E. Connection Between Main Types of Design Activities. Requirements and Intermediate Activities

   As it was already pointed out, requirements are the driving force of a design process, participating in the different types of activities with distinct roles. Moreover, they are the product data on which linkage or intermediate activities operate. These types of activities are part of the main ones and are responsible for "gluing" consecutive tasks. Transform Requirement, Evaluate Requirement and Select Requirement were identified as connecting activities (See Fig. 2).
   At the beginning of an Analysis task, a Transform Requirement (TR) activity takes place. It converts the requirements into a set of relevant attributes, which is used as the input of the Analysis activity. Therefore, a TR task prepares the data before starting a genuine Analysis task. For instance, the requirement of environmental impact minimization can be transformed into bounds on energy consumption and pollutant emissions. In turn, Decision activities begin with a Evaluate Requirement (ER) process, which transforms data from the Analysis into arguments on which the Decision will be based. This evaluation connects Analysis with Decision by comparing the artifact's actual behavior with the proposed requirements.
   Finally, the gluing activity that occurs between a Decision task and its successor Synthesis activity is called Select Requirement (SR). As not all requirements are yet fulfilled (if they were, the design would be finished) it has to be decided which one shall be addressed next. Thus, SR is a sort of planning activity, which will choose the requirements to focus on during genuine Synthesis activities.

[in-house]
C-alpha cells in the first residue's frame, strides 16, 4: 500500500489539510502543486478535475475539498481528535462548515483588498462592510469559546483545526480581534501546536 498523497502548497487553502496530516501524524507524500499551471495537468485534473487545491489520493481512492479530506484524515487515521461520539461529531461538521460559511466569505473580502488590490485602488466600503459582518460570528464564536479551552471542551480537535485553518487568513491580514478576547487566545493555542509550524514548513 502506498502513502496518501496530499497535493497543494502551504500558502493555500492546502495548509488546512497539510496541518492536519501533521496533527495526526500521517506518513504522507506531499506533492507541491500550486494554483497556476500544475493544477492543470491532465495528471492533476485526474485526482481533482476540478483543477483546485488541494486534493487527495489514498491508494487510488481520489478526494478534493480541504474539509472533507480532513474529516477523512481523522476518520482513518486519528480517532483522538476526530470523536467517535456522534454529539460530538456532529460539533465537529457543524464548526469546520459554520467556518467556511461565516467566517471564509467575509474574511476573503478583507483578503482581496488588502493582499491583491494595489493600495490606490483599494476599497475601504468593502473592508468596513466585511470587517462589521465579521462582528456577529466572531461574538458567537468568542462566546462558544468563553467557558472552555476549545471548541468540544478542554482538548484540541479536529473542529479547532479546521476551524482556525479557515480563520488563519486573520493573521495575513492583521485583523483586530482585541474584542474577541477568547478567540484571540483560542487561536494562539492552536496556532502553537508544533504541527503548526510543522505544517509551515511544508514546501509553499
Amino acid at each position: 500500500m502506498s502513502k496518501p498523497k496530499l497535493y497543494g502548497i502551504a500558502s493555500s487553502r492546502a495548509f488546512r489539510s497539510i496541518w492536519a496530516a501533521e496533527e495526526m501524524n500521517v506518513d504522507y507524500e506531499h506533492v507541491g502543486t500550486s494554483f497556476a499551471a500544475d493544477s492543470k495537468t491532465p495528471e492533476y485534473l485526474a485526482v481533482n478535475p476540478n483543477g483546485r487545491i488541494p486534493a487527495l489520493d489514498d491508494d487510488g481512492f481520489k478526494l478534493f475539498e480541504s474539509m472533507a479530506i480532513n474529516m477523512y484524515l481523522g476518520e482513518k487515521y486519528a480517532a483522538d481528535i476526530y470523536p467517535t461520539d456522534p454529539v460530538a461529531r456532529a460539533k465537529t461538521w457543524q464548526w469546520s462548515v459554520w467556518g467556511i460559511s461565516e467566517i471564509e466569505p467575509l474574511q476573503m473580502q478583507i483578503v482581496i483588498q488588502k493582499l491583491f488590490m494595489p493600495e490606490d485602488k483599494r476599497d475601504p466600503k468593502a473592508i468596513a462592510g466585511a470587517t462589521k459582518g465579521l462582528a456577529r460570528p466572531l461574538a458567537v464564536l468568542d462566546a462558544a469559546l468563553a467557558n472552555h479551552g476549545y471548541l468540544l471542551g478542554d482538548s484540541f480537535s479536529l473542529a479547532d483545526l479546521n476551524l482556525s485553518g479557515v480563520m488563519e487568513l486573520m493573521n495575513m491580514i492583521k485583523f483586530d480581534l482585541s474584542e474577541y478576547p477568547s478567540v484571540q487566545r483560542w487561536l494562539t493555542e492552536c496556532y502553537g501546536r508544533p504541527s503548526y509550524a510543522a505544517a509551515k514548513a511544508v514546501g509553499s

Consequently, from an abstract perspective, it can be seen that the main activities that were identified are linked by subactivities that allow to trail the following loop: Select RequirementSynthesisTransform RequirementAnalysis Evaluate Requirement DecisionSelect Requirement – …. However, as it was pointed out before the design process does not always follow the S-A-D sequence in a forward fashion. Moreover, it is important to remark that Fig. 2 does not attempt to represent the algorithmic perspective of a design methodology.

III. EXAMPLE

   The design of the separation system associated to the recovery of ethylene and byproducts from the steam pyrolysis of light hydrocarbons is addressed. It is shown how the model of the design process proposed here fits the approach taken by Manley (1998) to tackle this problem.
   Initially, the designer carries out a Synthesis activity and proposes a conventional design of the separation system. As input of this task he/she considers feed streams and output streams information (Table 1) and obtains as output a position containing a structural description of the system (Fig. 3). After pre-treatment of the feed, from which acetylene is removed by

Figure 2. Proposed model for the classification of design activities.

hydrogenation and elimination of parts of hydrogen and methane, the liquids are fractionated under pressure into products in demethanizer (DMR), deethanizer (DER), depropanizer (DPR), C2 splitter (C2S) and C3 splitter (C3S) distillation columns. Requirements related to the minimization of capital and operating costs are considered, as well as the level of complexity of the system.

Table 1. Input stream and desired products associated to the separation system